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Graphic video released of police shooting of Charlotte man

Still from previously released police dashcam video showing fatal shooting of Keith Lamont Scott

​Charlotte-Mecklenburg Police Dept.

CHARLOTTE, N.C. -- A  graphic, 16-minute bodycam video released Tuesday night captures the moments before and after a Charlotte, North Carolina, man was killed in a police shooting.

Body camera and dashcam recordings released by police show Keith Lamont Scott slowly backing out of an SUV. Police say he refused commands to put down a gun. The video doesn’t conclusively show whether Scott had a weapon and that his fingerprints and DNA were found on it. Scott’s mother maintains he was holding a Quran.

The shooting came less than a year after a devastating motorcycle wreck that friends say left him muddled and struggling.

Neurologists say they aren’t surprised someone with a severe traumatic brain injury would be slow to react and have difficulty following instructions, particularly when orders are being shouted by police officers with their weapons drawn.

“They don’t do well in stressful situations,” said Dr. David Brody, professor of neurology at Washington University in St. Louis, Missouri. “They often make poor choices or impulsive decisions under stress.”

Brody noted that his comments refer to severe TBIs in general, and that he never saw Scott as a patient. But he said there’s “no way a patient with a TBI who doesn’t know the difference between right and wrong should own a gun or drive a car.”

Scott, 43, was killed Sept. 20 by a Charlotte police officer, prompting days of protests that included another man’s shooting death one riotous night.

Body camera and dashcam recordings released previously by police show Scott slowly backing out of an SUV.

Keith Lamont Scott

Keith Lamont Scott

The bodycam video released Tuesday night after first being viewed by Scott’s family shows officers treating Scott’s gunshot wounds and one officer telling his colleague to “stay right here with the gun.” Scott can be heard moaning as officers ask his name and one encourages him to “stay with us.”

Scott’s final moments also were recorded by his wife, Rakeyia, in a video shared widely on social media. She can be heard shouting to police that her husband “doesn’t have a gun, he has a TBI.” She pleads with the officers not to shoot before a burst of gunfire can be heard.

Scott’s family and the public had pleaded for the release of the remaining video by police, notes CBS Charlotte affiliate WBTV.

“You see a human being, a father, a husband lose his life,” said Justin Bamberg, an attorney for the Scott family.

In two-hour dash-cam video also made public Tuesday night, Scott can be seen getting shot, but most of that video consists of officers walking around by the crime scene.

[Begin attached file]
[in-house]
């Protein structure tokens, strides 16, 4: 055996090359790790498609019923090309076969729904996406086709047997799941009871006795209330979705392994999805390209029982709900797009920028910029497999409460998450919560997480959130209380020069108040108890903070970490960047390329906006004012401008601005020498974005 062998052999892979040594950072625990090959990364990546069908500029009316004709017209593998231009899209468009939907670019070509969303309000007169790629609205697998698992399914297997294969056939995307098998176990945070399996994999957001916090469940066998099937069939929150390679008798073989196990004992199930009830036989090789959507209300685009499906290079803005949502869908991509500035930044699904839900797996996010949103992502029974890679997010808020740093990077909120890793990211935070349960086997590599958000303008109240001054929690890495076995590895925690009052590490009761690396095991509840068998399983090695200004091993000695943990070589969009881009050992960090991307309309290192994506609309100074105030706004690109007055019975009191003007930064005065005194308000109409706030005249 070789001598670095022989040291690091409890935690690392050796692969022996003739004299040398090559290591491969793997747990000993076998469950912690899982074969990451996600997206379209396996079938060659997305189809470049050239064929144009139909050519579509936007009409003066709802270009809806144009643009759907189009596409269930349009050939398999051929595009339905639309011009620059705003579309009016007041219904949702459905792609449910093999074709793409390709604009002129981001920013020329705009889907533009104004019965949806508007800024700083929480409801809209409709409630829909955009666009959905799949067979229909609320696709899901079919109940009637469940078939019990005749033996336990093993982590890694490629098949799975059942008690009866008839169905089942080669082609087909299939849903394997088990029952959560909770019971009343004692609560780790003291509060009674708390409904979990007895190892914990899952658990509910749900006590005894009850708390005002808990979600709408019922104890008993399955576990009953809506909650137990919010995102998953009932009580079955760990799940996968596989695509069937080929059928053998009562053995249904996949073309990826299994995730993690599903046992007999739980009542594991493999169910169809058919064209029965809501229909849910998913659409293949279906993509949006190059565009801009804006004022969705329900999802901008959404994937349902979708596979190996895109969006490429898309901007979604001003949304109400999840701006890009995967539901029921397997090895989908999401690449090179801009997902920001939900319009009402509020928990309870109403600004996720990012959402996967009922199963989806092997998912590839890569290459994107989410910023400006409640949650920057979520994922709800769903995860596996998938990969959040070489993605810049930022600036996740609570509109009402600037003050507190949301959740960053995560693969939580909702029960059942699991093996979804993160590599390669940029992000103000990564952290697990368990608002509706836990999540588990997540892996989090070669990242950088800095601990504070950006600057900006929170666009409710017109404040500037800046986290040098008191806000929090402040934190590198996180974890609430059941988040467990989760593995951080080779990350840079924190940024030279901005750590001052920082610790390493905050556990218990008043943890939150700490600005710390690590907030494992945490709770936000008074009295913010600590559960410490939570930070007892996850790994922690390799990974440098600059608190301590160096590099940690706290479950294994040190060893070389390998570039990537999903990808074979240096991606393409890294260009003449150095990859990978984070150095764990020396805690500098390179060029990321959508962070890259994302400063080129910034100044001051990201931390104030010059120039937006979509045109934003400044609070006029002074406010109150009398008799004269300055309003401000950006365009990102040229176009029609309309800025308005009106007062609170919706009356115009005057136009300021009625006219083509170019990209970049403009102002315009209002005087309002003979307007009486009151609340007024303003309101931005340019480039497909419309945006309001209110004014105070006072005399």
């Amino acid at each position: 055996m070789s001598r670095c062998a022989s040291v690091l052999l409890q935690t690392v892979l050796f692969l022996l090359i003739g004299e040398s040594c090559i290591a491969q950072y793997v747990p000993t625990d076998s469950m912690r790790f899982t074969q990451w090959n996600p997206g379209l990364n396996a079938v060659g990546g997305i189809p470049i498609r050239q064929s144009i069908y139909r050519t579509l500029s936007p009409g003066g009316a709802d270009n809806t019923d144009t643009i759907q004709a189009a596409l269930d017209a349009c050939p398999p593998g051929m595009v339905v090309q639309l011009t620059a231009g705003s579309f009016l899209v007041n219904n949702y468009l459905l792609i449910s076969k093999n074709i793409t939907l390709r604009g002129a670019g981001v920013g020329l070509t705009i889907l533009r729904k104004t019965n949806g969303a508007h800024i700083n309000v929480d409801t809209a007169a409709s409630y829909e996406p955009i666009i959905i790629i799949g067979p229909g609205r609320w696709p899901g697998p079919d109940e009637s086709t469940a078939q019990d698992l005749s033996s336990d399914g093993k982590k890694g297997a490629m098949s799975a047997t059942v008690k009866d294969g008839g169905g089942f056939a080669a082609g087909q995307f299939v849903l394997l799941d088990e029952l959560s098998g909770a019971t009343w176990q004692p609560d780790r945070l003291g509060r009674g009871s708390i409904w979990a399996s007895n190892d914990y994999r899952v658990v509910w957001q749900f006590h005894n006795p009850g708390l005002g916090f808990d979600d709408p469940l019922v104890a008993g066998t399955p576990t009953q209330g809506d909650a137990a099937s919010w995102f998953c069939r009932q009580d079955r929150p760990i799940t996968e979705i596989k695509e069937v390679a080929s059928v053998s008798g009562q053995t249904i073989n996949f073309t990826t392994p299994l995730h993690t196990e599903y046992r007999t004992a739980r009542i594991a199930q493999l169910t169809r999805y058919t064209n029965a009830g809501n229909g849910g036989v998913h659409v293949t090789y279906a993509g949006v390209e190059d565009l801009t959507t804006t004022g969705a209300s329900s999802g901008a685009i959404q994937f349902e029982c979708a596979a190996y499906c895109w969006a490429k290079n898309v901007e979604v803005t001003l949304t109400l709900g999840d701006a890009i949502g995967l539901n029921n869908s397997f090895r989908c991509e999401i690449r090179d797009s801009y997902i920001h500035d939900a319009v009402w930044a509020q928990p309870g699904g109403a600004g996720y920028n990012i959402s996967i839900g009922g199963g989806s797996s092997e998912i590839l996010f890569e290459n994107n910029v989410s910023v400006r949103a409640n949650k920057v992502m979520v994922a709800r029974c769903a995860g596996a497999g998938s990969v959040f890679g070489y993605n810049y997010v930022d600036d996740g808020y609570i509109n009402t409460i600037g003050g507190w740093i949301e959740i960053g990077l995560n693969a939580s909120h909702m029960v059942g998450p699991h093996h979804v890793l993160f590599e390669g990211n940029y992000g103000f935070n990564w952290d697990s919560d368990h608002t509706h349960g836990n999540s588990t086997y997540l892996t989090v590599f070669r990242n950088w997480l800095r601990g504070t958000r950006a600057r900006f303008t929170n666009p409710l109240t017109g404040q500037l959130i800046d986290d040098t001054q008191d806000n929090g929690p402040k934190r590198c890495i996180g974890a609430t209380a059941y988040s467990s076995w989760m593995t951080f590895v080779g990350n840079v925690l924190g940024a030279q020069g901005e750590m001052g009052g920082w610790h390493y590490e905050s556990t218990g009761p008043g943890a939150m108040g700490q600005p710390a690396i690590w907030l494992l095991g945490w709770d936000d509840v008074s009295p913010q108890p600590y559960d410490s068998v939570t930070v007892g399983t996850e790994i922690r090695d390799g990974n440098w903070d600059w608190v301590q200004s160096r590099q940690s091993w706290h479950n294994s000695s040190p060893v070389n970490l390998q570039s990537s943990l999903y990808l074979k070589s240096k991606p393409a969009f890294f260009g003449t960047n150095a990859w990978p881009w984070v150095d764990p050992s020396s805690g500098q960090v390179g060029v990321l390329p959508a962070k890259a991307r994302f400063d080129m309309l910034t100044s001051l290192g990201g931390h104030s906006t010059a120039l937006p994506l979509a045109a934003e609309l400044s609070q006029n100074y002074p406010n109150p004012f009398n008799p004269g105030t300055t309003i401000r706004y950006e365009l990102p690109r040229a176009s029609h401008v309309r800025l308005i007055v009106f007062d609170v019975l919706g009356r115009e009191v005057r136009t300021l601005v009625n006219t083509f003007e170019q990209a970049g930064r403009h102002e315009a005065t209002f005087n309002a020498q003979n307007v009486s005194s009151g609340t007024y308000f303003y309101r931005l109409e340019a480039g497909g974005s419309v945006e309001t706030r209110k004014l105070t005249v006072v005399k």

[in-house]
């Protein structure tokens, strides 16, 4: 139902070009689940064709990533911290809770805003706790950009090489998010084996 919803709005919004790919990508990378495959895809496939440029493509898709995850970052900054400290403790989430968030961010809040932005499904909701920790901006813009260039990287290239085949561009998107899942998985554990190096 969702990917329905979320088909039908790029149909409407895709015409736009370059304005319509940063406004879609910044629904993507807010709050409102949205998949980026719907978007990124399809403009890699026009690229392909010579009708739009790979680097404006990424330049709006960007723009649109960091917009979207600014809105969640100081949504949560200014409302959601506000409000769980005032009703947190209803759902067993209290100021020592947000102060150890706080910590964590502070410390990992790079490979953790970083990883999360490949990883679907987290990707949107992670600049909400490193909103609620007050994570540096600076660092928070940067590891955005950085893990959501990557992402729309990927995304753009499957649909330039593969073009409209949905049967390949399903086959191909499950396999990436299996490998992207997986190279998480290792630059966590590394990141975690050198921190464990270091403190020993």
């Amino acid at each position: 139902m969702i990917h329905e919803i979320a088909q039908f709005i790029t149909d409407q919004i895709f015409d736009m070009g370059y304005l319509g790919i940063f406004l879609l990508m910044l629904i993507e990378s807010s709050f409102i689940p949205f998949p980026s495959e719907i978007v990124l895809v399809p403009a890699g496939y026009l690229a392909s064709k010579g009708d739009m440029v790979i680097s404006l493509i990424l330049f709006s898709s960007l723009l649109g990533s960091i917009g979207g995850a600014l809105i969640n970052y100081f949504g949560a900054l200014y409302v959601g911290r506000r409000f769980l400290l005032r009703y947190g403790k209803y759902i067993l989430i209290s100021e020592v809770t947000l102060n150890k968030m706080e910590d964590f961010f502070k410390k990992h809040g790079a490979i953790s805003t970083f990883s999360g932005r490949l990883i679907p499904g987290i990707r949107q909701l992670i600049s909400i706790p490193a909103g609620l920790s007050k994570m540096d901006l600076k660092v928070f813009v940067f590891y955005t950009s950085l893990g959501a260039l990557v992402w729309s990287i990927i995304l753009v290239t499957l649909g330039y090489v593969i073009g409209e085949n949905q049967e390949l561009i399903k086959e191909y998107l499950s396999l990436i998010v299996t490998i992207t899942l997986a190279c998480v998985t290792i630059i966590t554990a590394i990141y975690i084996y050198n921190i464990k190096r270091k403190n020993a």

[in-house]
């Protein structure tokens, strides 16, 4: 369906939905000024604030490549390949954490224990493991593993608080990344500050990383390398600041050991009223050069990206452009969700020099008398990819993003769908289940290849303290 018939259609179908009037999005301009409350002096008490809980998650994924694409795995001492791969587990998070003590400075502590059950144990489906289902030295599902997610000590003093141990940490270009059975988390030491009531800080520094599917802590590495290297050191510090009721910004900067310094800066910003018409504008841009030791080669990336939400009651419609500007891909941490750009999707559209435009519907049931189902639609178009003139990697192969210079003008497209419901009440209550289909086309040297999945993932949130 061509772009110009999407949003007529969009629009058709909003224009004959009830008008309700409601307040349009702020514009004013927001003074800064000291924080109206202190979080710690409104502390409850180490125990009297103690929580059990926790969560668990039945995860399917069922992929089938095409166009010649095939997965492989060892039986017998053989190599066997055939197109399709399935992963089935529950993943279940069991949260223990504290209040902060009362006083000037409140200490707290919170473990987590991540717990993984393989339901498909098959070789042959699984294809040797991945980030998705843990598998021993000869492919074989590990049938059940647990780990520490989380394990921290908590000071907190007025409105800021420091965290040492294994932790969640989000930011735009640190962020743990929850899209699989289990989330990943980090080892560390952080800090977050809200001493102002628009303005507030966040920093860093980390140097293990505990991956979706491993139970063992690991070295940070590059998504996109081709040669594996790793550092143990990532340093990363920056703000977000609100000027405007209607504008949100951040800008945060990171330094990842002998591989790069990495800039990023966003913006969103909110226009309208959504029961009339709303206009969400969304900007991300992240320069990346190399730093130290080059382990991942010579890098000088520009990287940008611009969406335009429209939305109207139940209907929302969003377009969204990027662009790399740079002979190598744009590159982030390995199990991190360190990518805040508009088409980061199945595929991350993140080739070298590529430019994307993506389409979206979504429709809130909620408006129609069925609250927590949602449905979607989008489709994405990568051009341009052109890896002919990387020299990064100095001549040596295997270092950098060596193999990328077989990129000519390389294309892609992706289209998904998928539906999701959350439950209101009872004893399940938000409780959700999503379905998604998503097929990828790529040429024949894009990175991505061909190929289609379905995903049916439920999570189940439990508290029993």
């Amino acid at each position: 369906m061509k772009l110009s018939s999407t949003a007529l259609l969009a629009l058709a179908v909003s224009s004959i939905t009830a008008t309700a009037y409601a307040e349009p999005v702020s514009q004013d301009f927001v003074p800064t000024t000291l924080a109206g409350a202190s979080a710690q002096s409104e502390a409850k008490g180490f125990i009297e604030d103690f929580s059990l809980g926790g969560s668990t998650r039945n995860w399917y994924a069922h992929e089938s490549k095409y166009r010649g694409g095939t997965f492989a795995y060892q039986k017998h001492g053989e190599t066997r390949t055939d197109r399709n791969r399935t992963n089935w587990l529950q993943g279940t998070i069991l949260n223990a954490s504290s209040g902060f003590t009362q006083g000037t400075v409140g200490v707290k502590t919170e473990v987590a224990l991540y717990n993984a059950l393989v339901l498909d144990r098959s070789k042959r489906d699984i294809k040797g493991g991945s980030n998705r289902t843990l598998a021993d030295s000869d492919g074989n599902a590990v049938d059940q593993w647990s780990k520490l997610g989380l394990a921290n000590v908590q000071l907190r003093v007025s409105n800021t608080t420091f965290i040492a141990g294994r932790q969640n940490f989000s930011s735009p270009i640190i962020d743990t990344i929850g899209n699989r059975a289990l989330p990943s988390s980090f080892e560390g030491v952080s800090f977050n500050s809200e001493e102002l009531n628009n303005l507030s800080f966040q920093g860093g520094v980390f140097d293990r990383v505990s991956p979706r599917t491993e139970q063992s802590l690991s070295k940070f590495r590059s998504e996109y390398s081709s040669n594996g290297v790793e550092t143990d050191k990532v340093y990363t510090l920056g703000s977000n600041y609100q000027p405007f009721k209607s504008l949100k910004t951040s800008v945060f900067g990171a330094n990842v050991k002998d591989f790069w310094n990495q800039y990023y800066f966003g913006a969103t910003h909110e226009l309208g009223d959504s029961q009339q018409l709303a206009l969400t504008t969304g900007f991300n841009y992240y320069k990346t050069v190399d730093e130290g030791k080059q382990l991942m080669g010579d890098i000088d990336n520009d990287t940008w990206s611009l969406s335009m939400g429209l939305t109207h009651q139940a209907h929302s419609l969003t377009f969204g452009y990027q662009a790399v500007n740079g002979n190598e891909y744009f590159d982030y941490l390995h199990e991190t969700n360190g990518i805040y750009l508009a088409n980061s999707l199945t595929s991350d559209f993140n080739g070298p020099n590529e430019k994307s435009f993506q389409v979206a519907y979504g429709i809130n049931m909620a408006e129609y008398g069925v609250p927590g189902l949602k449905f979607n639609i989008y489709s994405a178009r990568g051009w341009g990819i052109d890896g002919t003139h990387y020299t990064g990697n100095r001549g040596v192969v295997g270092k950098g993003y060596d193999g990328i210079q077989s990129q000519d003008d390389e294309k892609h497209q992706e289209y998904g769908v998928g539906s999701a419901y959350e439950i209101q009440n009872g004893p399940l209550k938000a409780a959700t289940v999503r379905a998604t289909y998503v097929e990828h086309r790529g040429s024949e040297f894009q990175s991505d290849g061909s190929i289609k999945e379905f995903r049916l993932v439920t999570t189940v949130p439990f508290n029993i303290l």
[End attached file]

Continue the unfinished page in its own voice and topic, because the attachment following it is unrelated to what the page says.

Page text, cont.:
After running his motorcycle into a tree in November 2015, Scott struggled to recover from two broken hips and a broken pelvis as well as his brain injury, his mother told a TV station.

“You could look at him and tell something was wrong,” said Dana Chapman, a former neighbor. “You could walk up to him; you didn’t have to speak. You could look at him and tell there was a problem.”

Chapman said he would see Scott walking twice a day, leaning on a wooden cane for support. “He had to learn how to talk again, how to walk again,” Chapman said.

Another neighbor, Anthony Spain, said Scott must have zoned out as police were yelling at him.

“He was like a baby,” Spain told the Gaston Gazette, comparing his friend to an Alzheimer’s patient. “They killed a baby.”

TBIs range in their severity. But if Scott had to relearn how to walk and talk, he likely suffered an injury acute enough to permanently affect brain function, according to Jeffrey S. Kutcher, national Director of the Sports Neurology Clinic at the CORE Institute, in Brighton, Michigan. That “can lead to devastating changes in behavior, impulse control and really, any cognitive function.”

“Not having an appropriate response in a stressful, chaotic event is certainly a potential effect of a TBI,” added Kutcher, director of the NBA’s concussion program. Kutcher, who also never treated Scott, said the “zoning-out” Scott’s friends described could be a direct effect of the TBI or medications.

The family stopped talking with the media after Scott’s brother-in-law, Ray Dotch, objected to questions about Scott’s criminal background, saying he shouldn’t have to “humanize him in order for him to be treated fairly.”

“What we know and what you should know about him is that he was an American citizen who deserved better,” Dotch said.

Scott had several convictions and served time in prison, court records show. As a teenager, he pleaded guilty to contributing to the delinquency of a minor and received a 12-month suspended sentence. He later served six years in Texas for evading arrest with a vehicle and aggravated assault with a deadly weapon, and was released in 2011.

Court documents also show Scott’s wife filed a restraining order a month before his accident, when she said he threatened to kill her and her son with a gun and hit the boy with his fist. Rakeyia Scott warned law officers then to be aware that he “carries a 9mm black” gun, and checked boxes to indicate her husband had neither a county-issued permit to buy a handgun nor a state permit to carry a concealed handgun. Rakeyia Scott later dropped her request.

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